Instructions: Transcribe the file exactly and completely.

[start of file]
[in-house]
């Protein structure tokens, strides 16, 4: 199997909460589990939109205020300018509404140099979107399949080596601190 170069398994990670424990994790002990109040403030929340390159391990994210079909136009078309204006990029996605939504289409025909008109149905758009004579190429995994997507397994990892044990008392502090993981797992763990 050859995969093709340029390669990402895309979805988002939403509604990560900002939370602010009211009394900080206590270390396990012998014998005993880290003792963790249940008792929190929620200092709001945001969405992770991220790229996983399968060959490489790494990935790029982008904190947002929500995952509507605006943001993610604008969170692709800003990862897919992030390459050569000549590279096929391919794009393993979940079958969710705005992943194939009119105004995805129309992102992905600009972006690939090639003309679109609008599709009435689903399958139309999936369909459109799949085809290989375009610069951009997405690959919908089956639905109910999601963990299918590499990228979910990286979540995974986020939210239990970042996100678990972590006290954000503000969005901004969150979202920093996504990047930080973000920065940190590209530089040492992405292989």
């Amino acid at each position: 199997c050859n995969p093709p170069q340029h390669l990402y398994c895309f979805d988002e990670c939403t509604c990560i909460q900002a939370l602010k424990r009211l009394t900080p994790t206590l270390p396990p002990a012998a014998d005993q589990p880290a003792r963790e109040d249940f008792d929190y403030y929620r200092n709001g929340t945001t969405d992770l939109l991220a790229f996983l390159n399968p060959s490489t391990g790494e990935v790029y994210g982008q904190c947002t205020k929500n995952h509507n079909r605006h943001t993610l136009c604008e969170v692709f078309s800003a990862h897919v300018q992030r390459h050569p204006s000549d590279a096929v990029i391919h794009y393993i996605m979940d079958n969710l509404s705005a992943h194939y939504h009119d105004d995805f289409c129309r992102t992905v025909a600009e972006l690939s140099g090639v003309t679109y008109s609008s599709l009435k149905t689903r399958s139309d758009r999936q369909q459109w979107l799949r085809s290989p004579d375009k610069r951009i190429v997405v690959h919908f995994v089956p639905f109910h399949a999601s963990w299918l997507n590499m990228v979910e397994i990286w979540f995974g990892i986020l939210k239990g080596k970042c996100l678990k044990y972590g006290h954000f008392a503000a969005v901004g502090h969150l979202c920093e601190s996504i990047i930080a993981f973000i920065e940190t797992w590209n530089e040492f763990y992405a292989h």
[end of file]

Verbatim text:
[in-house]
């Protein structure tokens, strides 16, 4: 199997909460589990939109205020300018509404140099979107399949080596601190 170069398994990670424990994790002990109040403030929340390159391990994210079909136009078309204006990029996605939504289409025909008109149905758009004579190429995994997507397994990892044990008392502090993981797992763990 050859995969093709340029390669990402895309979805988002939403509604990560900002939370602010009211009394900080206590270390396990012998014998005993880290003792963790249940008792929190929620200092709001945001969405992770991220790229996983399968060959490489790494990935790029982008904190947002929500995952509507605006943001993610604008969170692709800003990862897919992030390459050569000549590279096929391919794009393993979940079958969710705005992943194939009119105004995805129309992102992905600009972006690939090639003309679109609008599709009435689903399958139309999936369909459109799949085809290989375009610069951009997405690959919908089956639905109910999601963990299918590499990228979910990286979540995974986020939210239990970042996100678990972590006290954000503000969005901004969150979202920093996504990047930080973000920065940190590209530089040492992405292989």
């Amino acid at each position: 199997c050859n995969p093709p170069q340029h390669l990402y398994c895309f979805d988002e990670c939403t509604c990560i909460q900002a939370l602010k424990r009211l009394t900080p994790t206590l270390p396990p002990a012998a014998d005993q589990p880290a003792r963790e109040d249940f008792d929190y403030y929620r200092n709001g929340t945001t969405d992770l939109l991220a790229f996983l390159n399968p060959s490489t391990g790494e990935v790029y994210g982008q904190c947002t205020k929500n995952h509507n079909r605006h943001t993610l136009c604008e969170v692709f078309s800003a990862h897919v300018q992030r390459h050569p204006s000549d590279a096929v990029i391919h794009y393993i996605m979940d079958n969710l509404s705005a992943h194939y939504h009119d105004d995805f289409c129309r992102t992905v025909a600009e972006l690939s140099g090639v003309t679109y008109s609008s599709l009435k149905t689903r399958s139309d758009r999936q369909q459109w979107l799949r085809s290989p004579d375009k610069r951009i190429v997405v690959h919908f995994v089956p639905f109910h399949a999601s963990w299918l997507n590499m990228v979910e397994i990286w979540f995974g990892i986020l939210k239990g080596k970042c996100l678990k044990y972590g006290h954000f008392a503000a969005v901004g502090h969150l979202c920093e601190s996504i990047i930080a993981f973000i920065e940190t797992w590209n530089e040492f763990y992405a292989h």